Tuesday, October 29, 2019

gone forever

Imagine you met a woman last year, gorgeous as a flower, but because you were stupid and clueless, you failed to ask her out or even to get her name. You know where she works—the Gangnam District Office—so you rack your brains thinking of reasons to go back just to see her again and ask all the questions you'd failed to ask when you first met her. Your first encounter with this lovely creature was in July, and during the July-to-November period, you try going back to the district office three separate times to find her again. Each time you go, though (and each visit is at a different time of day), she isn't at her post. Pretty soon, you despair of ever seeing her again, and you've run out of reasons to visit that office.

Fast-forward to this year. About a month ago, you get a bill from that office—some sort of "local" or "neighborhood" tax. You notice that the office has messed up your address: the last two digits of your apartment number are "18," but the bill says "1B." Aha—a real reason to go back and find that woman! Unfortunately, the bill has arrived right before you were planning to walk across the country, so you resolve to visit the office—and the lady—once you've done your walk (thus making yourself a bit more svelte, or at least a bit less fat) and have come back looking rugged and outdoorsy. It sounds like a good plan.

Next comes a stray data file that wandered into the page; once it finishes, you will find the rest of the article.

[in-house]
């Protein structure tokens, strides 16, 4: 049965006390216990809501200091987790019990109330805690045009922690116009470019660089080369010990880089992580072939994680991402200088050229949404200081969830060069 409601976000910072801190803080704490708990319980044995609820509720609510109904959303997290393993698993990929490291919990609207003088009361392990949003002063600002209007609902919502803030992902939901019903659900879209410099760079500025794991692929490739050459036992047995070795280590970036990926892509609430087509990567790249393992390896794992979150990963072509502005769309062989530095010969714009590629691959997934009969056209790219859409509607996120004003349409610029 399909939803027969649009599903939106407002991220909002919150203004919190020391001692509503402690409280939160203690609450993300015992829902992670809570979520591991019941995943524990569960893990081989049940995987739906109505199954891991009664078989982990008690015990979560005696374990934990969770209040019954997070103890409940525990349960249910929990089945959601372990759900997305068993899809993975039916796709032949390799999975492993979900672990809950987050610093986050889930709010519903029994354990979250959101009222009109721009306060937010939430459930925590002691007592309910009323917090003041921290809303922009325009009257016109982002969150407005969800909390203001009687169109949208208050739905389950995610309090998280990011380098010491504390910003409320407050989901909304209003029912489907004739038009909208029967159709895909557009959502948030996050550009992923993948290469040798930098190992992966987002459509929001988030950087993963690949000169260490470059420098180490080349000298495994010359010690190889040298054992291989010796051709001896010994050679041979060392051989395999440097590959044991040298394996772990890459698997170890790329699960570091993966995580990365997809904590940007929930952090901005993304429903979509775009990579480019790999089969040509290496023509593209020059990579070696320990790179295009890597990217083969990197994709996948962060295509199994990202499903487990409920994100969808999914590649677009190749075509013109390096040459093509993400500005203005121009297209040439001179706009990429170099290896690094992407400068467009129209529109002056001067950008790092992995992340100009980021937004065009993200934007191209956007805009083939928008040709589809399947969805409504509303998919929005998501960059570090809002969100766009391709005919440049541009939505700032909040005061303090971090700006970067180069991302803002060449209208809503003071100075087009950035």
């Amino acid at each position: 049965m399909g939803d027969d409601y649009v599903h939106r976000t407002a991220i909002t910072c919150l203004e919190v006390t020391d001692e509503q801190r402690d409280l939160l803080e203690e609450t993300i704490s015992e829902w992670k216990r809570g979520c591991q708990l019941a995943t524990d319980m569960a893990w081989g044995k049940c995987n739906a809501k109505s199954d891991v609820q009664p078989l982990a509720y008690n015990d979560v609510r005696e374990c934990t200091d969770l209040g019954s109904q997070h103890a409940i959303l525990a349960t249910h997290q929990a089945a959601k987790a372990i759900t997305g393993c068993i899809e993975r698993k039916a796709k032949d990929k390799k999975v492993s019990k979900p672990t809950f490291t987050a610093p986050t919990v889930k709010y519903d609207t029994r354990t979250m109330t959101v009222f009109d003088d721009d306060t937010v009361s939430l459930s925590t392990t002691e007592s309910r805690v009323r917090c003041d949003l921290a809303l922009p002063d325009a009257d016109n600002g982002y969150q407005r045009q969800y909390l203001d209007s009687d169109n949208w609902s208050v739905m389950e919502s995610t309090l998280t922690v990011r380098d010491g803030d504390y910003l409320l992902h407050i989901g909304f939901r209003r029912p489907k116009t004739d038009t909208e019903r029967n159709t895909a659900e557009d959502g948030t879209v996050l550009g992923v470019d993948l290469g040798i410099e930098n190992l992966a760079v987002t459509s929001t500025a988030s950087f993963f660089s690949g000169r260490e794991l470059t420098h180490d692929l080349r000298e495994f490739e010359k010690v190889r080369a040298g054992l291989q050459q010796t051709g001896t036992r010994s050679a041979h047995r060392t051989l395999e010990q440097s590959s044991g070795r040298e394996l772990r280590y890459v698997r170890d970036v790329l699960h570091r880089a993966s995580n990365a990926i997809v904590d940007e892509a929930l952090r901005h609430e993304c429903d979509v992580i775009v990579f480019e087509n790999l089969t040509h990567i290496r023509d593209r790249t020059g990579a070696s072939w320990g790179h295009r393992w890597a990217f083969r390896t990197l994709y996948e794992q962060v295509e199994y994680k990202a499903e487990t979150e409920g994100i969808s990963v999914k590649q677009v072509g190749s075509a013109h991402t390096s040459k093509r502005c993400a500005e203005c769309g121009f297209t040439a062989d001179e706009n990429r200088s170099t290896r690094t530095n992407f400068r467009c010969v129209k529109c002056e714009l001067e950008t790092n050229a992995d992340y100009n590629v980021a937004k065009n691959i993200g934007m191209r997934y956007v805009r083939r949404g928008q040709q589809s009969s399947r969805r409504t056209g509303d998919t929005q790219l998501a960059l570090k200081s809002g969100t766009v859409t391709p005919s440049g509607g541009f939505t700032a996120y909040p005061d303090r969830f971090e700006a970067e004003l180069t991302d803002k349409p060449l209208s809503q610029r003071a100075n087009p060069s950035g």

Like an idiot, however, you manage to leave the tax bill inside your pants pocket when you do your laundry, so the bill is now a crumpled, sopping, easily torn mess. Instead of panicking, though, you take the bill to work with you, let it dry out on your desk, and begin the painstaking process of slowly unfolding the bill, flap by flap, without tearing the whole thing to bits. You manage to do this, and you tape the torn pieces of the bill together to produce a single rectangular whole. Somehow, this works, and the bill is still legible. Just before you depart for your cross-country walk, you hang the bill—which now looks as if it's just escaped from Dr. Frankenstein's lab—on the inside of your apartment's door, along with a note reminding you to go visit that cute lady at the Gangnam District Office.